Pregnancy and Low Back Pain

Almost as certain as the sun rising in the morning, is the onset of low back pain during pregnancy. As weight is gained during pregnancy, it is unequally distributed. Our bellies get bigger and the good posture that our Mothers taught us starts to go by the wayside. When standing, we stoop forward. When sitting, we tend to slouch. When lying, we can’t find a comfortable position.

 

The pain is often described as “aching”, “burning” or “sore”, with intermittent sharp twinges. This pain is typically felt to be musculoskeletal as opposed to a pinched nerve, since it does not radiate down the leg. When the pain does radiate, it is typically related to sciatica (pain, weakness, numbness, or tingling in the leg due to injury or pressure on the sciatic nerve.)

 

Low back pain appears to be directly related to the posture changes described above. Unfortunately, after we deliver, and slim down, we have many years of not only carrying our child, but the baby bag, groceries, etc. Given this, it is important to pay attention to this issue and work towards prevention.

 

Undoubtedly, the hardest piece of advice to implement is improving posture. When walking and sitting, try to remember to keep your back straight. With housework, raise the ironing board to a more comfortable height. When reaching for a pan in a lower kitchen cabinet or clothes from a dresser drawer, bend at the knees, not at the waist. At work, make certain your chair is ergonomically appropriate. When reaching into drawers and files, roll your chair, or reposition your body, to reduce low back stress.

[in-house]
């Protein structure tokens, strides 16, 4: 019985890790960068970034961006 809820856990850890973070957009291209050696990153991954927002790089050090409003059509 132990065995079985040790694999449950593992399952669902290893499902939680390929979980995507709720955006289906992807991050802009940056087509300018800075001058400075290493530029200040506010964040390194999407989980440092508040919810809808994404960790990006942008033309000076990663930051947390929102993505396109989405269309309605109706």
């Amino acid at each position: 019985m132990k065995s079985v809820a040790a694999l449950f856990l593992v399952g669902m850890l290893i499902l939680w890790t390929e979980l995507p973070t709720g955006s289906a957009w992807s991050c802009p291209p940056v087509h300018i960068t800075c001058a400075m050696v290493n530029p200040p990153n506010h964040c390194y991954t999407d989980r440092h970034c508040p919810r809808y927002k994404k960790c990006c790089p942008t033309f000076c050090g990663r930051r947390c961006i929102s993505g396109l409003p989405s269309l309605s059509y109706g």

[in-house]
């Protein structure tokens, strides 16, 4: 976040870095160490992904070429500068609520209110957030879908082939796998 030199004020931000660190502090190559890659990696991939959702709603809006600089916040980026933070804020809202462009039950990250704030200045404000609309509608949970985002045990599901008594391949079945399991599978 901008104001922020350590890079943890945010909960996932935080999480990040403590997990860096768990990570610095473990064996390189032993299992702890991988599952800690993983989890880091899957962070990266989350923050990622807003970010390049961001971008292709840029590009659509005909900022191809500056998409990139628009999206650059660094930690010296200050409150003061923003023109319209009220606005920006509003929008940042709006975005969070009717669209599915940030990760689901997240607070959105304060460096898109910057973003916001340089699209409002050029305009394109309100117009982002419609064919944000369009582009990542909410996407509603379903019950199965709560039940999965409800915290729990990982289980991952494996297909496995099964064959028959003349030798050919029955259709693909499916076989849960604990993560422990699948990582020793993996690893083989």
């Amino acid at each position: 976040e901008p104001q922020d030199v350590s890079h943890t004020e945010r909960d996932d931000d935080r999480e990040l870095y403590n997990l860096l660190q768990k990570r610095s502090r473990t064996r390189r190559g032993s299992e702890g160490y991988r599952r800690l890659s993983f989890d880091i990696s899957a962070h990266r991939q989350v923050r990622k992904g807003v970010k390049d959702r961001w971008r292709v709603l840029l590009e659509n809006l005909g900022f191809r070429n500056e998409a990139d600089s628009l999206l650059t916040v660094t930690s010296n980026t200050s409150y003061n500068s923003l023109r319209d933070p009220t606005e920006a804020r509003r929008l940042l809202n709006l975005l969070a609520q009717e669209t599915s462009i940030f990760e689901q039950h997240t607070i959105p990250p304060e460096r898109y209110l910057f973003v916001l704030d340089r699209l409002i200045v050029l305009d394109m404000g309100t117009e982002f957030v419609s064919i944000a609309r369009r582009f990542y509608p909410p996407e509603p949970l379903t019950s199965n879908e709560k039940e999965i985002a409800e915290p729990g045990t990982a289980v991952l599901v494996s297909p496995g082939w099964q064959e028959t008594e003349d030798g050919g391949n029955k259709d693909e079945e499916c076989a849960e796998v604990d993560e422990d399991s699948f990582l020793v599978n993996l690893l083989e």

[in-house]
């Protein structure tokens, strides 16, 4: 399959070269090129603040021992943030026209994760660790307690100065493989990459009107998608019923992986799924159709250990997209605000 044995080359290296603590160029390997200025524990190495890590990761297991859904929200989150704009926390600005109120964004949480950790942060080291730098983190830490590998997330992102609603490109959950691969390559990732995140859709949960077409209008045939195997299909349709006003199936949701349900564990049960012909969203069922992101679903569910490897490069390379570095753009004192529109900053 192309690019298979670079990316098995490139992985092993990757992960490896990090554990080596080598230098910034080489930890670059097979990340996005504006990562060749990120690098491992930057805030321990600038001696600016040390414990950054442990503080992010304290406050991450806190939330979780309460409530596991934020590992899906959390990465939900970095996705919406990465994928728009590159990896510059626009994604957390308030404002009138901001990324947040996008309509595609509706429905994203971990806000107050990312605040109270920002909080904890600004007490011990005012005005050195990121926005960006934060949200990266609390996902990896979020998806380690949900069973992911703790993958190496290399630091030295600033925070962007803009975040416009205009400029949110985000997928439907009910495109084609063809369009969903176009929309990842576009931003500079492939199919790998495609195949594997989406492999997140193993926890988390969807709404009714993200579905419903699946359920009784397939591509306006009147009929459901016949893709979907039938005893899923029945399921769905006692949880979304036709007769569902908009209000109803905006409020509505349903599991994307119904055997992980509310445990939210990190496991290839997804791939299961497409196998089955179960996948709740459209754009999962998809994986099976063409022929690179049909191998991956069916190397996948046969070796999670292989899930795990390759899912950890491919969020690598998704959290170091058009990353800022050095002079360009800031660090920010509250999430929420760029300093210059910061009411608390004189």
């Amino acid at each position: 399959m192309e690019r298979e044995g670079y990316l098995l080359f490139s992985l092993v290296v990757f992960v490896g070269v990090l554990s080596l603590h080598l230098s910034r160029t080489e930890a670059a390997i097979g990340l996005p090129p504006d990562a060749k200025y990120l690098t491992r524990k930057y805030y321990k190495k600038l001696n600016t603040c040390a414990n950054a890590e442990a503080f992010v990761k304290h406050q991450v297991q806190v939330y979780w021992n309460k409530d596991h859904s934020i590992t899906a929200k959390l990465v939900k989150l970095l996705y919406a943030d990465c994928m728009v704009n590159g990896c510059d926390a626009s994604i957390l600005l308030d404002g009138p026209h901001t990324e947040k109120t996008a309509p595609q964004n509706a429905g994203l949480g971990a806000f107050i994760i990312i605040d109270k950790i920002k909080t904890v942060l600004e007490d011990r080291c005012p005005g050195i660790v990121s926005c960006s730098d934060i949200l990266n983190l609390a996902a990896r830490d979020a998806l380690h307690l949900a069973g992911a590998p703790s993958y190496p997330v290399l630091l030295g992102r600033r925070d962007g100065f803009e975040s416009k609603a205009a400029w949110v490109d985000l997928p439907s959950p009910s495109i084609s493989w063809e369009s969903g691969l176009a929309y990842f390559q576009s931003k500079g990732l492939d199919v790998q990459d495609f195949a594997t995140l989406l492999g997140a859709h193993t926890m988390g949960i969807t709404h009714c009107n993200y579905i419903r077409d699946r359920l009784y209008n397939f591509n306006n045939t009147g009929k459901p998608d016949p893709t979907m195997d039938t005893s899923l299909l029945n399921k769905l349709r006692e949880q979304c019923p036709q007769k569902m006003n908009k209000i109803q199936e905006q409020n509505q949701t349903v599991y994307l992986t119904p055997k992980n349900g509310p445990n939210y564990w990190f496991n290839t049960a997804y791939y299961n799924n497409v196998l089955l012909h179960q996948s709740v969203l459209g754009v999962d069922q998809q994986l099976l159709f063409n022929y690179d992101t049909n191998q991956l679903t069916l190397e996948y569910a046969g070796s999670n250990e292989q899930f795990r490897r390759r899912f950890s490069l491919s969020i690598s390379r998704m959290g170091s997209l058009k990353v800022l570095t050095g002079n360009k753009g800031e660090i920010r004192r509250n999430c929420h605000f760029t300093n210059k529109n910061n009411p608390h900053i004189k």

Yoga instructor, Janine Silverman, preaches the importance of good posture from “The Studio Loft”, in North Hollywood, California. She feels that yoga is an excellent discipline to teach body awareness and back strengthening exercises. Physical therapists, personal trainers, massage therapists, and acupuncturists are often good sources of information, too.

 

Finally, it is also important to pay attention to your mattress. Personal preference is of course important, but many sleep experts recommend a medium-firm mattress. For some, memory foam mattresses and pads give added comfort. Being a mother is literally “back-breaking” work. Take the time to practice good back health.